Murray cod will belt a fly for two reasons; they are hungry and it looks enough like food, the other reason is a territorial response where the fly has invaded a fish’s territory and it needs to be forcibly removed. Sometimes these territorial hits are subtle bumps, others are violent and you can be left wondering how that hook never found its mark! The Yowie started life tied on a single hook, it became articulated originally because of frustration of fish hitting the fly but missing the hook. By adding the extra hook, fly size was increased to a length of 140mm. It is tied with weighted eyes that gives it a great up and down action on the retrieve and is perfect for vertical drop presentations into timber. With this style of fishing many hits are possible on the drop as the fly is sinking, so the angler needs to be prepared and maintain tension on the line as the fly sinks. A weed guard has been added to the front hook on this pattern to improve snag resistance. Flies will still get hung up occasionally, but there is no point being where the fish are not. The main materials for this one are natural; a combination of marabou and palmered rabbit zonker strip, with a front collar of Artic fox. It is important not to over dress a pattern like this as it affects the performance of the materials underwater and its ability to shed water to make casting less stressful. It has a life of its own underwater, especially as it falls after the cast and during pauses in between strips on the retrieve.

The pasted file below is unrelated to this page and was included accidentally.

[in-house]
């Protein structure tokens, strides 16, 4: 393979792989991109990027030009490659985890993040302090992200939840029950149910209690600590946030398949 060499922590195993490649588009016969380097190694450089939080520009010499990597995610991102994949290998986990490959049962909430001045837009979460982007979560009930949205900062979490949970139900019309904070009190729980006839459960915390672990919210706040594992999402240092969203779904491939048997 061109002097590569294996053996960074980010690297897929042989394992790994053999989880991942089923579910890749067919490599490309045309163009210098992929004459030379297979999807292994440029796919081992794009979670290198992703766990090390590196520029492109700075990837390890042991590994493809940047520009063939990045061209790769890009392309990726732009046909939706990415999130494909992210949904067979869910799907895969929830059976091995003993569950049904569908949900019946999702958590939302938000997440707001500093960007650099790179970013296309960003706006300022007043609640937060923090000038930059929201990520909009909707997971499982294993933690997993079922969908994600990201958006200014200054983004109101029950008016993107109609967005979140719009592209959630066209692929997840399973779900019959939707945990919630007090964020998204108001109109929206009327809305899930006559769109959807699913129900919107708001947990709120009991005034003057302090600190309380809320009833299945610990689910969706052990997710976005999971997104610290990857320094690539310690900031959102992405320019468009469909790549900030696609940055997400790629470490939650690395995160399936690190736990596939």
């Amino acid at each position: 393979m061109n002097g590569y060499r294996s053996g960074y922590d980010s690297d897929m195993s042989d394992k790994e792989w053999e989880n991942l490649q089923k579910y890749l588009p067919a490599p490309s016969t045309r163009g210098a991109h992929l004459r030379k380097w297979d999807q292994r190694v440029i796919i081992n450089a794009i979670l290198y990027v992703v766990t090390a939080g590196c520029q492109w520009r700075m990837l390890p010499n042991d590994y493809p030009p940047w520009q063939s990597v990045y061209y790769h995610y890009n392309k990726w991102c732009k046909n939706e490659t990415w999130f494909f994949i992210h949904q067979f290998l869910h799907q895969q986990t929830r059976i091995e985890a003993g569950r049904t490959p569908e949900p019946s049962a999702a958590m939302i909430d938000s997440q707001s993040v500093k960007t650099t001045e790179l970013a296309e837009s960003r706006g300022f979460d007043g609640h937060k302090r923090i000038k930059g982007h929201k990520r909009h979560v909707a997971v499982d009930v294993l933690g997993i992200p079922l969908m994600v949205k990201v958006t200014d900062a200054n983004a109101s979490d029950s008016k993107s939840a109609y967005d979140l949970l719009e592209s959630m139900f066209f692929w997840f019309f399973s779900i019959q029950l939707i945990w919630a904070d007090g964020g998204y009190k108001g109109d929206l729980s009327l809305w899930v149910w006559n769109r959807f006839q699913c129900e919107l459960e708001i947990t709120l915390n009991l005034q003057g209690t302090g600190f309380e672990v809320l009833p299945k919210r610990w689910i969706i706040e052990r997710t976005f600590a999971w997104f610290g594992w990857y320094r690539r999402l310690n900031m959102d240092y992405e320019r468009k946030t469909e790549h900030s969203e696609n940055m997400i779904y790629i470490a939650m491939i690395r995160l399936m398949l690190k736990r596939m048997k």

Yowie, Photo: McGregor

Cam’s Critter